Lingual Nerve Injury

Steven B. Graff-Radford, DDS, Randolph W. Evans, MD

Disclosures

Headache. 2003;43(9) 

In This Article

Introduction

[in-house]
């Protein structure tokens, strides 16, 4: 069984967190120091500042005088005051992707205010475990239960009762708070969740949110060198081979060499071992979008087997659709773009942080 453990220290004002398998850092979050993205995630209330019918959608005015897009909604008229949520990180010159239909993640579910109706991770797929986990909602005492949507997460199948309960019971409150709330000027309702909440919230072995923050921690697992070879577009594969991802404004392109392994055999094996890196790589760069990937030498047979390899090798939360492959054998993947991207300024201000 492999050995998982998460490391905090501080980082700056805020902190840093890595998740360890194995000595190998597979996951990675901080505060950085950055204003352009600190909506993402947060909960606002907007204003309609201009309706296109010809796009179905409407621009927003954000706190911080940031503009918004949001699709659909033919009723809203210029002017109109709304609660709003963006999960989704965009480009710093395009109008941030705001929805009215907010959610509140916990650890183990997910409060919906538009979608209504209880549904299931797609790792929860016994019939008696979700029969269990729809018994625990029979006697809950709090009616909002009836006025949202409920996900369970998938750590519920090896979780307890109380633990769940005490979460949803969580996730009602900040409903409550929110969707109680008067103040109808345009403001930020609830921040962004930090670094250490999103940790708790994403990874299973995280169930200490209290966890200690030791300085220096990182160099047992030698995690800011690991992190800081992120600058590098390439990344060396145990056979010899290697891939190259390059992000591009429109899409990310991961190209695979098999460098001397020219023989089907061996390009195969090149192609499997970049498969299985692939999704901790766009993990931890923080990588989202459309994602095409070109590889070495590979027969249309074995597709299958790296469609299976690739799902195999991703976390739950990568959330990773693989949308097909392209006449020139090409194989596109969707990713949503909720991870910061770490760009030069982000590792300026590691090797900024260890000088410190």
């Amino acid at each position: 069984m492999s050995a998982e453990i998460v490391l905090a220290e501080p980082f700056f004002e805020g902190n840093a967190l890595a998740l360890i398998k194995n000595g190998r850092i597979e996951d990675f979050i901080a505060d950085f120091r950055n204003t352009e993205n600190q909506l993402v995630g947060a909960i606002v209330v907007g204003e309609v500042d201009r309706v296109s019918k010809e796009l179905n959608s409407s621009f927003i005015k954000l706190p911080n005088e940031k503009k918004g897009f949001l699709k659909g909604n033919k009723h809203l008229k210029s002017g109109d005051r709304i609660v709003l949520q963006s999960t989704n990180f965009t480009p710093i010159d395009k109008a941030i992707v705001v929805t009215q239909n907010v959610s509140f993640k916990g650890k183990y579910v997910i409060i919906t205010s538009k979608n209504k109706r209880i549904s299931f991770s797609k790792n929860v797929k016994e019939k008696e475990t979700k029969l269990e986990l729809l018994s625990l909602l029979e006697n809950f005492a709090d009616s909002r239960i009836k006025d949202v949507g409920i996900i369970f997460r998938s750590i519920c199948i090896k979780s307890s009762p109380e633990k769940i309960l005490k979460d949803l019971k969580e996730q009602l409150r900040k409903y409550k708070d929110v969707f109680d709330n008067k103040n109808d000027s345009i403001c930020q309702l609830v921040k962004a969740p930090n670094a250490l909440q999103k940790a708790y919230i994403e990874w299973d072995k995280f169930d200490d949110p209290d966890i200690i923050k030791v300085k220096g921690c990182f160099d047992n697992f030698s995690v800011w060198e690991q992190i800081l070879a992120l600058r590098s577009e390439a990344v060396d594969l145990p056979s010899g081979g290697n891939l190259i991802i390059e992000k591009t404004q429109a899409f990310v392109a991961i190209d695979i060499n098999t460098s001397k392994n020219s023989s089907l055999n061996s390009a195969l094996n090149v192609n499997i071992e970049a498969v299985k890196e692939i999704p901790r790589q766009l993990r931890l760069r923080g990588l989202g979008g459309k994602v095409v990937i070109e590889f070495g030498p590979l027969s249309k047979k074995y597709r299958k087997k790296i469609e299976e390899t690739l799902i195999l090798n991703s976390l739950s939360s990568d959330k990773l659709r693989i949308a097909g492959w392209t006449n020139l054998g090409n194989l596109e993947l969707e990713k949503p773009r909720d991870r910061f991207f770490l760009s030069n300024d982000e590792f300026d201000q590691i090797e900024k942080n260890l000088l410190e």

Lingual nerve injury causing numbness, dysesthesia, paresthesia, and dysgeusia may complicate invasive dental and surgical therapies.[1] Lingual neuropathy also may be precipitated by infection and various metabolic, toxic, or systemic disorders. The lingual nerve is a branch of the third division of the trigeminal nerve. Although injury to the first or second trigeminal divisions may occur, this is less common (with the exception of herpes zoster, which typically affects the first division). The increased risk for surgical injury to the mandibular division may relate to anatomical issues. Trigeminal nerve injuries have been reported following tooth removal, tumor removal, osteotomy, distal wedge techniques, implant placement, and general dental therapies such as nerve block, crown preparation, and endodontic procedures.[2,3,4,5,6,7] Laryngoscopy, intubation, tongue manipulation, chemotherapy, radiation, and ischemic events may cause injury, also.[8,9,10,11,12] While all nerves respond similarly to injury, there may be genetic, hormonal, anatomical, physiologic, behavioral, or other factors that influence recovery.[13]

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